In the last decade student evaluations have become the “Key Performance Indicator” (KPI) for university lecturers. Whatever merits student evaluations may have, their current use as a KPI is statistical nonsense.

In statistics courses one learns that questionnaires are riddled with problems, mainly the following. First, there is the problem of non-response. If many people, in this case students, do not respond the outcomes are imprecise estimates of the “true” evaluation. Any estimate has to come with standard errors, and any conclusion is of the form that “this or that hypothesis” is either rejected or cannot be rejected. Standard errors typically become large if non-response is large, up to the point that pretty much no hypothesis can be rejected: the sample is not informative. The problem of non-response is one of imprecision. This is a serious problem but statistics has a solid albeit not infallible framework to address it.

This is not the case for the second problem, selective non-response. Standard statistics assumes that people responding are – perhaps with some tweaking here and there, dubbed “corrections” – representative of those not responding. It is safe to say that this assumption is somewhat problematic. Students who do not respond make up a heterogeneous group of people who (i) feel that the course is OK-ish, (ii) drop out, mentally and/or physically, (iii) feel all these evaluations are a waste of time and/or are useless anyway (I am not sure I totally disagree), (iv) are on holiday or otherwise engaged, or (v) forget. The people responding, on the other hand, are either people with (a) a sense of civic duty (they’ll fill in any form) or (b) strong feelings about the course (positive or negative). In any case, responding students are not representative of students not responding – therefore not of the “population” of students. (conversely, what are we to make of students who do not attend class but fill in the questionnaire anyway?)

Third, there are so called covariates. That is, the “true” evaluation of the course is influenced by factors (the covariates) at the student, teacher, course, cohort, faculty and even university levels. These factors have to be taken into account (i) simply to get a good understanding of the outcomes and (ii) to compare them (which is the whole idea of a KPI). First-year students differ from MA students – in what they evaluate and how they evaluate it. My personal experience is that first-years go berserk if anything about the course organization is unclear, but don’t really know how to evaluate the level of the course; the opposite goes for MA students. Students of university colleges are more critical, reflecting their motivation as well as a sense of entitlement.

Of course, different types of students are part of the challenge and even fun of teaching, but in our context it means that the exact same course can lead to different evaluation outcomes. (One could counter that a good lecturer takes into account differences between students beforehand. Well, that is exactly my point. The question then is how – and to what extent – to do that, as I’m sure nobody wants lecturers to just maximize their KPI.)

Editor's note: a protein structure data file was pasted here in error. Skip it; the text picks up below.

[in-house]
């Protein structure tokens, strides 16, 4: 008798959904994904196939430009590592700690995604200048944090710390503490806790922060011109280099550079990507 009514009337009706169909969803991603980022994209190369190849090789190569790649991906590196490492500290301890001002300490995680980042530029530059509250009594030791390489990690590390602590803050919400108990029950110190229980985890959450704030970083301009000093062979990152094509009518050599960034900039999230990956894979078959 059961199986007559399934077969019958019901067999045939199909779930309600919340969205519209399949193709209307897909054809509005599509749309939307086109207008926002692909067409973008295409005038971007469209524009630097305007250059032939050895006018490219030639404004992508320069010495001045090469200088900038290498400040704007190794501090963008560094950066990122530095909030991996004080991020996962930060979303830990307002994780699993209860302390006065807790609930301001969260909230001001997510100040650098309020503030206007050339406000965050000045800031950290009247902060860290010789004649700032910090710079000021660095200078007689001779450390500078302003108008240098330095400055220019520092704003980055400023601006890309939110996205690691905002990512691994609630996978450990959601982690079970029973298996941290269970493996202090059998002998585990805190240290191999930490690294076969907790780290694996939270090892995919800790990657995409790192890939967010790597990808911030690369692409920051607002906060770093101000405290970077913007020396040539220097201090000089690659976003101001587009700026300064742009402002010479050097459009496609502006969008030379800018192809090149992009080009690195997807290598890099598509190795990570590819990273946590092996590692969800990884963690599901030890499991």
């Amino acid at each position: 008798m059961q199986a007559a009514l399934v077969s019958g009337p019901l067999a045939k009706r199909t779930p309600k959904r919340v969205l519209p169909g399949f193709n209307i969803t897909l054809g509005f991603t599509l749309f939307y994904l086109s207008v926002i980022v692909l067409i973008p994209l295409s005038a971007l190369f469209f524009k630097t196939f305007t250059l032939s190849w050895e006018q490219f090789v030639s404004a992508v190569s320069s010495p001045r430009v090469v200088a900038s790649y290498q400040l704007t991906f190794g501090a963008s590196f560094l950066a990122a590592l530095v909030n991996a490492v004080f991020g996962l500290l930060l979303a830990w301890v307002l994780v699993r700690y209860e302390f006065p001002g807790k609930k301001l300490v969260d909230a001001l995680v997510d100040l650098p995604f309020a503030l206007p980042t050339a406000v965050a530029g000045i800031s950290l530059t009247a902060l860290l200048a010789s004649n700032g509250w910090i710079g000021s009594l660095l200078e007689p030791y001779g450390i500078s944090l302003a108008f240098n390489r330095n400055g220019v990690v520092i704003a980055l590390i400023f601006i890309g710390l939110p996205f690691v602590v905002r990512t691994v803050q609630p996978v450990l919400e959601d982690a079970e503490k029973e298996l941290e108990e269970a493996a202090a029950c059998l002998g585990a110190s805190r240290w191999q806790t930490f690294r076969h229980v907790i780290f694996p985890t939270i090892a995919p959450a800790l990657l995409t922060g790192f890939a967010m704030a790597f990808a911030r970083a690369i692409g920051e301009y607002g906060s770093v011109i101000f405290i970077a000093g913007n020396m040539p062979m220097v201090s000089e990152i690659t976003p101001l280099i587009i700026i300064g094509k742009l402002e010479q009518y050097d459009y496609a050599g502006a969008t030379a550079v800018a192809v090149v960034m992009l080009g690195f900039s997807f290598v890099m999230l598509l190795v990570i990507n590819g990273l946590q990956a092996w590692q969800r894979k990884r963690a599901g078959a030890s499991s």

Besides these three traditional statistical problems, there are yet more problems – often not treated in statistics courses but well known to anthropologists and psychologists. The outcomes are also influenced by (i) the framing and (ii) the order of questions. One could also debate whether a 5-point answering scale is ideal. (Yet another discussion is whether students should be the (main) party assessing quality.)

Taking all these problems together, my conclusion is that the really existing student evaluations are close to useless. They have to come with standard errors (they indeed sometimes do), selection bias is never addressed, there is no control for student, faculty or university-characteristics, and they are never carefully framed and ordered. In any case, the results should be interpreted with great care.

The striking (and upsetting) thing is that all these statistical problems are taught in first-year courses (ironically these are evaluated according to principles that are being shown to be biased in the very same course; one couldn’t make this up). Why are student evaluations then used as KPI? For a statistician this is a mystery. For sociologists it probably isn’t. Constant monitoring of staff (by students) makes student-evaluations-as-KPI a manager’s paradise. Managers have a constant stream of quasi-information on their “dashboard”, can feel “in control” and can always bully half the staff (by construction half of personnel is below the median and should thus “improve performance”). Quite conveniently, managers are never evaluated themselves by lecturers, so there is no fear of retaliation (of course, we teachers would never contemplate using evaluations for pay-back).

Some people counter that evaluations are a good way to (a) get feedback from students, thereby improving the course, and (b) give student the opportunity to air their feelings and make them feel heard. I fully agree with those aims, but the current means are not furthering them. I am not against evaluations per se, but I am against ill-designed evaluations that are (mis)used as KPIs. In fact, in a good course feedback is given frequently, organically and sometimes substantially.

I get feedback all the time – verbally, non-verbally, by mail – and often adapt my lectures accordingly (for the better I hope). I do not need (the threat of) evaluations to change the course. In fact, evaluations incentivise me to “play it safe”, using the format I know will result in a sufficient KPI. Conversely, if a university needs questionnaires to give students the feeling they are being heard, and if students seriously feel that they are being heard, then it isn’t a real university.